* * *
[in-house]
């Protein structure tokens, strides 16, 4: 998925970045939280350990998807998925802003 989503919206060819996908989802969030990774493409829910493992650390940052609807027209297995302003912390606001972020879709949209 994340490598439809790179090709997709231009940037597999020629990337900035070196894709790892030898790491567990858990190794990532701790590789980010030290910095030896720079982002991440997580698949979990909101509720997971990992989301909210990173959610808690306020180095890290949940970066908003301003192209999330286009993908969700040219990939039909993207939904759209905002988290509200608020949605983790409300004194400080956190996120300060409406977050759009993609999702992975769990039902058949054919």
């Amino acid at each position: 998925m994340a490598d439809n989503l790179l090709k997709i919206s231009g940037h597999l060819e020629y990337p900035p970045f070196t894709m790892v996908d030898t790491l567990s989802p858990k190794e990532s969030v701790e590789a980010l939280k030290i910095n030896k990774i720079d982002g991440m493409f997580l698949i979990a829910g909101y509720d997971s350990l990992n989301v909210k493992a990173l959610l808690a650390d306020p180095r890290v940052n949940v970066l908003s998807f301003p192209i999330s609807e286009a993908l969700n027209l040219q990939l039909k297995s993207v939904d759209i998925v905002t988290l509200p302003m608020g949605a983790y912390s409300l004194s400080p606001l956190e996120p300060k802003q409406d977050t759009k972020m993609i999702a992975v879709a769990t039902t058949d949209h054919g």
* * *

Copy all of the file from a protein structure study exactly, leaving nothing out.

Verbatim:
[in-house]
């Protein structure tokens, strides 16, 4: 998925970045939280350990998807998925802003 989503919206060819996908989802969030990774493409829910493992650390940052609807027209297995302003912390606001972020879709949209 994340490598439809790179090709997709231009940037597999020629990337900035070196894709790892030898790491567990858990190794990532701790590789980010030290910095030896720079982002991440997580698949979990909101509720997971990992989301909210990173959610808690306020180095890290949940970066908003301003192209999330286009993908969700040219990939039909993207939904759209905002988290509200608020949605983790409300004194400080956190996120300060409406977050759009993609999702992975769990039902058949054919």
């Amino acid at each position: 998925m994340a490598d439809n989503l790179l090709k997709i919206s231009g940037h597999l060819e020629y990337p900035p970045f070196t894709m790892v996908d030898t790491l567990s989802p858990k190794e990532s969030v701790e590789a980010l939280k030290i910095n030896k990774i720079d982002g991440m493409f997580l698949i979990a829910g909101y509720d997971s350990l990992n989301v909210k493992a990173l959610l808690a650390d306020p180095r890290v940052n949940v970066l908003s998807f301003p192209i999330s609807e286009a993908l969700n027209l040219q990939l039909k297995s993207v939904d759209i998925v905002t988290l509200p302003m608020g949605a983790y912390s409300l004194s400080p606001l956190e996120p300060k802003q409406d977050t759009k972020m993609i999702a992975v879709a769990t039902t058949d949209h054919g």